If you ask me how I feel about the term ‘Writer’s Block,’ I’ll give you my opinion—I don’t believe in it. And that’s not to diminish someone’s frustration or experience of feeling creatively ‘stuck,’ but to take another approach to the ways we hold ourselves back. Writer’s Block is a term we coined to explain our inability to get words onto paper. But how much of that ‘block’ is actually self-created? How much of that ‘block’ is from our own minds?
When I have a lack of inspiration, I acknowledge that something is in the way. I try to write around the idea, write without restrictions or editing, or sometimes simply walk away and do something else. I know that I can’t always have great ideas—and I don’t try to! When I feel creatively drained, I find other ways to get the words out. There’s no such thing as Writer’s Block when you empower yourself to be stronger than it.
If you feel like you’re struggling to write something strong, or if the words just aren’t making sense on your head or the page—don’t worry—you’re not alone. Overcoming Writer’s Block isn’t easy, but it’s definitely possible. And it begins by pushing back against the doubt and fear in your mind.
1. Start by identifying the root of the problem.
Be honest with yourself for a second. What’s really getting in your way? Is it the fact that there’s really nothing to write about? Or is it that you’re talking negatively to yourself, feeling distracted, overanalyzing your words as you express them, or writing around the same topics?
When you take a minute to figure out what’s truly holding you back, it can give you a game plan for how to attack. Oftentimes this starts with acknowledging and taking active steps to make a change.
2. Use a word or phrase map.
If writing longer-form work is the problem, start small. Create a word map with words that are on your mind. Don’t have that? Flip open a dictionary and copy down ten random words. From there, draw lines going out from each word and write things/people/ideas that remind you of those words. Keep going until you’ve filled an entire page.
Phrase map: Think of a common phrase you’ve heard. This could be something you heard growing up (ex: ‘Sharing is caring) or something as simple as ‘I love you.’ Write down that phrase. What comes to mind when you read those words. Jot down anything, without worrying if it makes sense. The goal is to get words out without holding back. Sometimes that’s all it takes to break the cycle.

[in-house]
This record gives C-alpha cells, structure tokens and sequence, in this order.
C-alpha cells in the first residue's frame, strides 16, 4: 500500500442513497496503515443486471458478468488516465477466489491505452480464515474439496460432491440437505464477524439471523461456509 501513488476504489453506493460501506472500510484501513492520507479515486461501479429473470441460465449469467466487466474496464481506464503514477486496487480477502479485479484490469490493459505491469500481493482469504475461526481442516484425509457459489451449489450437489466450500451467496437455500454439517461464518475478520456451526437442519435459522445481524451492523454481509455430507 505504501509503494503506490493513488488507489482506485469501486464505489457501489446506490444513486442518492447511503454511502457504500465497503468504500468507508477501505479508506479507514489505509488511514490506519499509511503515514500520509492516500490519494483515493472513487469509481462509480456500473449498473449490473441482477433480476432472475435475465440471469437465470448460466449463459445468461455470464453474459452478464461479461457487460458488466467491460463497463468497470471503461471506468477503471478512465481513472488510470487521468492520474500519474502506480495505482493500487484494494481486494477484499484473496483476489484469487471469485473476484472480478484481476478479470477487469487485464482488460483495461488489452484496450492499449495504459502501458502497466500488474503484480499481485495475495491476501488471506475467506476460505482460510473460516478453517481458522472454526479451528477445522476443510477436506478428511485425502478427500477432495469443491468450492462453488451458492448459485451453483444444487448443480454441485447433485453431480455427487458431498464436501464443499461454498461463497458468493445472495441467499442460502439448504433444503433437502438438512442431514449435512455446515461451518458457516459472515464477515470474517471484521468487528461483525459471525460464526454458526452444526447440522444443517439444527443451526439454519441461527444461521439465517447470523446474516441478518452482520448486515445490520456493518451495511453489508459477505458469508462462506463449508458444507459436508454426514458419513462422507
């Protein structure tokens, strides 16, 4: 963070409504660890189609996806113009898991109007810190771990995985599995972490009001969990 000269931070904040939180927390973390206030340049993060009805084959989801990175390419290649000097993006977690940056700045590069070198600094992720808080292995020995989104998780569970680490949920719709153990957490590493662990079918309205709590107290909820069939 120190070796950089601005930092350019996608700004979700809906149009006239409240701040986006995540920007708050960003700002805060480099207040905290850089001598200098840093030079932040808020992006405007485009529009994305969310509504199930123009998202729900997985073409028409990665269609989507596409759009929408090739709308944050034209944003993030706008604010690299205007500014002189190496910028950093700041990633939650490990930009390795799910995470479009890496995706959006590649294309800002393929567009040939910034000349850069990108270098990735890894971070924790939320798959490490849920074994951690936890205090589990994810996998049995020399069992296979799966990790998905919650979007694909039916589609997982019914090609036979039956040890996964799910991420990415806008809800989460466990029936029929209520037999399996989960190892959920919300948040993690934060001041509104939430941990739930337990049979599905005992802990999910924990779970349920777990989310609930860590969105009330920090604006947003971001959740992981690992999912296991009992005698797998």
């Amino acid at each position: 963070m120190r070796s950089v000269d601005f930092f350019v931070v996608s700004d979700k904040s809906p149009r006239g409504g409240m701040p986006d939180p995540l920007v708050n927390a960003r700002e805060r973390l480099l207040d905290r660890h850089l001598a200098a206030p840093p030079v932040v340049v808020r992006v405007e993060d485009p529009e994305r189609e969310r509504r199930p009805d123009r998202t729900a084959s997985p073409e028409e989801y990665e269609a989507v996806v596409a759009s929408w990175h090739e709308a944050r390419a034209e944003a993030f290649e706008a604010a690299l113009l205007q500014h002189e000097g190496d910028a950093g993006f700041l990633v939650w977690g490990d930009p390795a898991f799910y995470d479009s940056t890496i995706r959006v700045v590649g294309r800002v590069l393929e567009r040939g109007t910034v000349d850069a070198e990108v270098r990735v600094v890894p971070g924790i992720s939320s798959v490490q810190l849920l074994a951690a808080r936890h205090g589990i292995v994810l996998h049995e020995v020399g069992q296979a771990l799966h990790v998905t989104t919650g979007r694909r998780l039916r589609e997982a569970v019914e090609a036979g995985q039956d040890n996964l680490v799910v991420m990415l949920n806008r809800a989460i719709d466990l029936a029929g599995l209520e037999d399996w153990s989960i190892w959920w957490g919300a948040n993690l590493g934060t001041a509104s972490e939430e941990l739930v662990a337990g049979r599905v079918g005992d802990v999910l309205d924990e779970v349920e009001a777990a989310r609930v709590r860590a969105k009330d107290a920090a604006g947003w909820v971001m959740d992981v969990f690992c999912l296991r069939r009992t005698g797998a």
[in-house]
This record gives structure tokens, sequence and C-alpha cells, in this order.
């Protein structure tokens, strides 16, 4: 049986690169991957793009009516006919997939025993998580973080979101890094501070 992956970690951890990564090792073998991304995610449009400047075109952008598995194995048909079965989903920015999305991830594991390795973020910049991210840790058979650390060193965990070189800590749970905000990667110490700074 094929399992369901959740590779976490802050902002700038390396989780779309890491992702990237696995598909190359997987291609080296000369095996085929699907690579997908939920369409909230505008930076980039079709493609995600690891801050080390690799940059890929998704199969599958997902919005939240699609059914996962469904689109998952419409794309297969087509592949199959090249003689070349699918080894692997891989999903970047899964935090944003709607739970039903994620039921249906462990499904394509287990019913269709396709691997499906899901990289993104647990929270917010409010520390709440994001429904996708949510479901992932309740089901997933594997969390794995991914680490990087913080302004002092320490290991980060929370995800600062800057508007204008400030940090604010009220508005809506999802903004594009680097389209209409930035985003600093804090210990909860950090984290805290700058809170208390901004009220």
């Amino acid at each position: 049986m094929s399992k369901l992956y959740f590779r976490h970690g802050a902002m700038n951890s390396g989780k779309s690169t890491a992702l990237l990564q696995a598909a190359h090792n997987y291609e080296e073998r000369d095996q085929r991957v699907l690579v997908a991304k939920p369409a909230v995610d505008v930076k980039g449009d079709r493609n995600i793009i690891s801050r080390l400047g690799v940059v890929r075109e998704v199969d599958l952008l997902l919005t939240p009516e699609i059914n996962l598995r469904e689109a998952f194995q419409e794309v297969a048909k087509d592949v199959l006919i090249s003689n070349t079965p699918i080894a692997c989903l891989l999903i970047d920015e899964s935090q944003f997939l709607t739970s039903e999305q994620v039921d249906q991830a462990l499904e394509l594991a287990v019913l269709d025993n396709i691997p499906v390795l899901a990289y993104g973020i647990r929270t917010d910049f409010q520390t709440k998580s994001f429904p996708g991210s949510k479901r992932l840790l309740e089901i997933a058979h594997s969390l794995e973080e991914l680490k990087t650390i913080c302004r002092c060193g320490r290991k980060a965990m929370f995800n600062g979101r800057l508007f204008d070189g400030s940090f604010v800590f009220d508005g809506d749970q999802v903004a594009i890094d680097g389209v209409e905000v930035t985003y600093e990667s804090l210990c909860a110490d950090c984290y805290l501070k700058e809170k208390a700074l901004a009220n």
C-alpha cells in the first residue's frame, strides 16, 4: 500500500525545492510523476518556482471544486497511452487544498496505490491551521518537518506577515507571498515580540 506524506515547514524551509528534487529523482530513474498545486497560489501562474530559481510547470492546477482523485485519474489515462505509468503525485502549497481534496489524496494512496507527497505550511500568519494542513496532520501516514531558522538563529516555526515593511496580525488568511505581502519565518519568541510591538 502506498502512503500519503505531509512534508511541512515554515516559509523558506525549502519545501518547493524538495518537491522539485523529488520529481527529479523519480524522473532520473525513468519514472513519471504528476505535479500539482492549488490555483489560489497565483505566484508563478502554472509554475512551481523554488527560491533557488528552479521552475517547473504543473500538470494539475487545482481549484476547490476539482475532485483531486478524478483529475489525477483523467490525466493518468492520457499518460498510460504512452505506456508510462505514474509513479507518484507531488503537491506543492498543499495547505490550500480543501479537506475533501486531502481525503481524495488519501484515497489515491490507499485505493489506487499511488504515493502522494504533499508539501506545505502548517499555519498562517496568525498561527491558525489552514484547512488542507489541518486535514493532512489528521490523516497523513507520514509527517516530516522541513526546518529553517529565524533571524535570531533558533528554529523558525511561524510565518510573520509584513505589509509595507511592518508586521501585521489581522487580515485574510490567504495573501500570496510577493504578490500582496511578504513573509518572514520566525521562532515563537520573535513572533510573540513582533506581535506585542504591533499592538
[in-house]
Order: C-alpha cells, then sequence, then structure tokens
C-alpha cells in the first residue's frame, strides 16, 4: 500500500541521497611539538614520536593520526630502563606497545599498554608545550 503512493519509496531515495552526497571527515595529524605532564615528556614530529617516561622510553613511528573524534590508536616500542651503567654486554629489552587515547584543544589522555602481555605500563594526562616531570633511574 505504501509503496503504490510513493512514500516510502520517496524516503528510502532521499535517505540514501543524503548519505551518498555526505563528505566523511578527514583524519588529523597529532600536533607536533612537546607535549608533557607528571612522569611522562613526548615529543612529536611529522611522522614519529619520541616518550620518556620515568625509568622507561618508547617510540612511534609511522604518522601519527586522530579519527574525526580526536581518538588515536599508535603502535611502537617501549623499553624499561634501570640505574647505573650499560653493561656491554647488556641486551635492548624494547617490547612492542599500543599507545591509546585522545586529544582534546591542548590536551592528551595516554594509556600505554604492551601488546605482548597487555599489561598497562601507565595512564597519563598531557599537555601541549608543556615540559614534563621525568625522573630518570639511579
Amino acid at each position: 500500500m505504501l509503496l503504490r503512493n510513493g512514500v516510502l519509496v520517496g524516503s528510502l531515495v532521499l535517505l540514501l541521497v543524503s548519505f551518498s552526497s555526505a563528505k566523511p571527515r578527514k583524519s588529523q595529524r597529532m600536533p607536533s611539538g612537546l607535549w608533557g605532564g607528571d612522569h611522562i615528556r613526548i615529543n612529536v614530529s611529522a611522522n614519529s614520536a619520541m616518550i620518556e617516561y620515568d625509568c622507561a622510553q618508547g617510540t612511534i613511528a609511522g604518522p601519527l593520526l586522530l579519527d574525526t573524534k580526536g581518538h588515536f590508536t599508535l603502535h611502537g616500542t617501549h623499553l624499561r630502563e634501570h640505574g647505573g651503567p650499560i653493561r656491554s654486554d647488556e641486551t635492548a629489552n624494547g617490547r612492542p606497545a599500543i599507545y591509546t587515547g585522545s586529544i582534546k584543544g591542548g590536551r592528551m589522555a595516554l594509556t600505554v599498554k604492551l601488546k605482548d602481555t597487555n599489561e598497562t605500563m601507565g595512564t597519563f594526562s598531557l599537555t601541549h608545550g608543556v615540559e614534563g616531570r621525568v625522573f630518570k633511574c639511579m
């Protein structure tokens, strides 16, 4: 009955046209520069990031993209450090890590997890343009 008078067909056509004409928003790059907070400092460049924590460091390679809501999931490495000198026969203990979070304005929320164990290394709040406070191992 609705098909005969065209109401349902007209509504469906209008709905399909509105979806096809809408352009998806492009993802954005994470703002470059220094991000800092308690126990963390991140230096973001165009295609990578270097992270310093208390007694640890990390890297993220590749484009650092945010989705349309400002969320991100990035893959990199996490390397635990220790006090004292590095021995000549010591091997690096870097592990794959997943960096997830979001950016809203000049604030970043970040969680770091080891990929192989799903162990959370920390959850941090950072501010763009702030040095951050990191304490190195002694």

3. Draw or doodle.
If you’re feeling stuck with words, try drawing instead. Before you shake your head and say you’re not an artist, try it. This doesn’t have to be top-notch or beautiful, it’s simply an exercise to use a different part of your brain. Perhaps a silly doodle will spark a reminder of a person, place, or moment in your life. Start there.
4. Be an active bystander and listener.
People watching can be fun, but it can also be a useful strategy for overcoming Writer’s Block. Find a public space (can be a coffee shop, restaurant, park bench, etc.) and start listening to people’s conversations. Write down the things that stick out to you, for example words, phrases, funny outfits, mannerisms, etc. These notes can lead into stories or easily trigger moments from your past to write about.
5. Use a prompt journal or resource.
Prompt journals are so valuable when it comes to inspiring yourself and getting out of a creative rut. Whether you want to start from the beginning and work to the end, or open to a random page, these types of journals will essentially force you to write around a subject you might not have considered before. Even if you don’t like what you create, you’re still writing, which is the first and most important step.
6. Start with a single letter.
Pick any letter from the alphabet and write down as many words as you can that start with that letter. Then choose one item from the list at random to write about. Even if your sentences don’t make sense and you feel like you aren’t getting there, the act of putting the pen to paper will start to break the barriers in your mind.
7. Riff off something that you love.
First, let’s be clear. I am by no means advocating for plagiarism here. What I am suggesting, however, is that sometimes we can take what inspires us to craft our own work. If there’s a poem or piece you love, see if you can’t try to write it in your own words. If you really resonate with a poet’s ending line, start your poem with that first phrase (as a direct quote, of course).
Sometimes overcoming Writer’s Block happens when you just start writing. And to start, you sometimes need to borrow some inspiration.
8. Take a break.
A counterintuitive piece of advice, but useful nonetheless. Sometimes when we face ‘Writer’s Block’ it’s really because we’re overstressing ourselves because we want immediate results. Being creative on demand isn’t always possible, no matter how hard we work or how much we try to train ourselves. Sometimes giving yourself a break—even if that only means walking around the block before taking another stab at it—is essential to your mental (and creative) wellbeing.
Featured Image Credit: Andrea Vehige[